One of the central features of Maine’s workers’ compensation statute is its tort immunity or “exclusive remedy” provision. This provision represents a trade-off: In exchange for compensating work injuries regardless of employee fault, employers are exempt from civil suits involving injury or death arising out of and in the course of employment – and the high defense costs, high damage awards, and pain and suffering damages such suits can entail. This “grand bargain” has been a defining feature of Maine’s workers’ compensation system since its inception nearly 100 years ago.
However, in other jurisdictions with similar provisions, this most basic feature of workers’ compensation law is now under fire. On August 13, 2014, Judge Jorge W. Cueto of the 11th Judicial Circuit of Florida, in Miami-Dade County, ruled Florida’s exclusive remedy statute unconstitutional. In Florida Workers’ Advocates v. State of Florida, Judge Cueto found workers’ compensation reforms have “decimated” Florida workers’ compensation benefits. Judge Cueto cites various amendments to the Florida Workers’ Compensation Act since 1968, including a 2003 amendment which eliminated permanent partial disability benefits. Judge Cueto wrote, “I find that the Florida Workers’ Compensation Act, as amended October 1, 2003, does not provide a reasonable alternative remedy to the tort remedy it supplanted. It therefore cannot be the exclusive remedy. §440.11 is constitutionally infirm and invalid.”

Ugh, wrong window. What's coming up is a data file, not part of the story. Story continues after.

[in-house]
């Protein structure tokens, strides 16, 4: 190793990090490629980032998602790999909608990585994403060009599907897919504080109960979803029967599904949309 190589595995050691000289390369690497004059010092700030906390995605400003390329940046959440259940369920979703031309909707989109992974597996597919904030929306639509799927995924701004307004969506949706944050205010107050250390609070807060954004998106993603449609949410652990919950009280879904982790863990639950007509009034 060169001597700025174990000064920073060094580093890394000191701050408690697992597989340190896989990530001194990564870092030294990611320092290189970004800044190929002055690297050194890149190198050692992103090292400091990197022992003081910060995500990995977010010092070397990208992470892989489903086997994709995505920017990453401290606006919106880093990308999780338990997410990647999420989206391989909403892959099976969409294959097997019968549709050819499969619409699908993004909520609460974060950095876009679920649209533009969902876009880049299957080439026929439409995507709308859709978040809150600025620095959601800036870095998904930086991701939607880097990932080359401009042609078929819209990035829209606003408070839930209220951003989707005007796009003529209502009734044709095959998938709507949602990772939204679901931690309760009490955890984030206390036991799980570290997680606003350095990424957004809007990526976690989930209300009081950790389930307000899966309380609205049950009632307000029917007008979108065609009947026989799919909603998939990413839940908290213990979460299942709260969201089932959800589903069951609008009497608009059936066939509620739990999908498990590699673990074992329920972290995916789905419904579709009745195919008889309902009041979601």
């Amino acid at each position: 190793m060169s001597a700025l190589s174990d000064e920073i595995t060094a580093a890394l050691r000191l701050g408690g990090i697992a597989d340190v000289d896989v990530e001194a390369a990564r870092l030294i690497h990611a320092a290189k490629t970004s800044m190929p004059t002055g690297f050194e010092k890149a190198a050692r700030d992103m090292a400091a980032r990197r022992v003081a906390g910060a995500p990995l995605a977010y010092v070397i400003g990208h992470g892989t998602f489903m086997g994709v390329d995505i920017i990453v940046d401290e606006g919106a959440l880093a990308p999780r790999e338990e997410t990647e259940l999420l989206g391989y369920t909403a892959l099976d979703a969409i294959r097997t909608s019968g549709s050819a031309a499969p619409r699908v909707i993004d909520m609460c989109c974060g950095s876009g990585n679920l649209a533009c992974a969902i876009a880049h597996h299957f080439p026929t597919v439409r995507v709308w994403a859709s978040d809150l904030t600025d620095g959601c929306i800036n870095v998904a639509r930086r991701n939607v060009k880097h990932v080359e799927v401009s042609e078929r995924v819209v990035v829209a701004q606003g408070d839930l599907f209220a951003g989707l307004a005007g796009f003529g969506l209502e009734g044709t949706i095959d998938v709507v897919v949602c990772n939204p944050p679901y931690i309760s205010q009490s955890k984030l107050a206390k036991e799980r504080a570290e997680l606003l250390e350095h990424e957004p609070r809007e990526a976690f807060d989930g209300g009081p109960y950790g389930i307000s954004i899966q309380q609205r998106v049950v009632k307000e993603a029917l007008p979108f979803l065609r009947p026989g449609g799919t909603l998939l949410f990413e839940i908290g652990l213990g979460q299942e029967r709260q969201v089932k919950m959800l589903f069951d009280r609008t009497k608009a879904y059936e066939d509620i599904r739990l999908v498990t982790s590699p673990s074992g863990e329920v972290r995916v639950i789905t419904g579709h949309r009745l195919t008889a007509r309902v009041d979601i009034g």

The case is currently on appeal before the Florida Third District Court of Appeal, and could eventually make its way to the Florida Supreme Court.
The Florida Workers’ Advocates case is not the only assault on an exclusive remedy provision in recent years. In Walston v. The Boeing Co., the employee argued the “deliberate intention” exception to Washington State’s immunity statute – allowing civil suits against employers who deliberately injure employees – should apply where employers expose employees to substances (e.g., asbestos) which put employees at risk for disease. The Washington court upheld the integrity of its immunity statute, holding exposure to mere risk of disease is insufficient to meet the “deliberate intention” exception.
Unlike the Washington statute, however, the fate of Florida’s exclusive remedy provision remains uncertain. If Florida’s statute is ultimately held unconstitutional, it may add momentum to a fledgling trend of challenges to exclusive remedy provisions around the country. While Maine’s Act differs from Florida’s (Maine still has permanent partial disability benefits, for example), this case bears watching. We will monitor the situation closely and advise you of any major developments.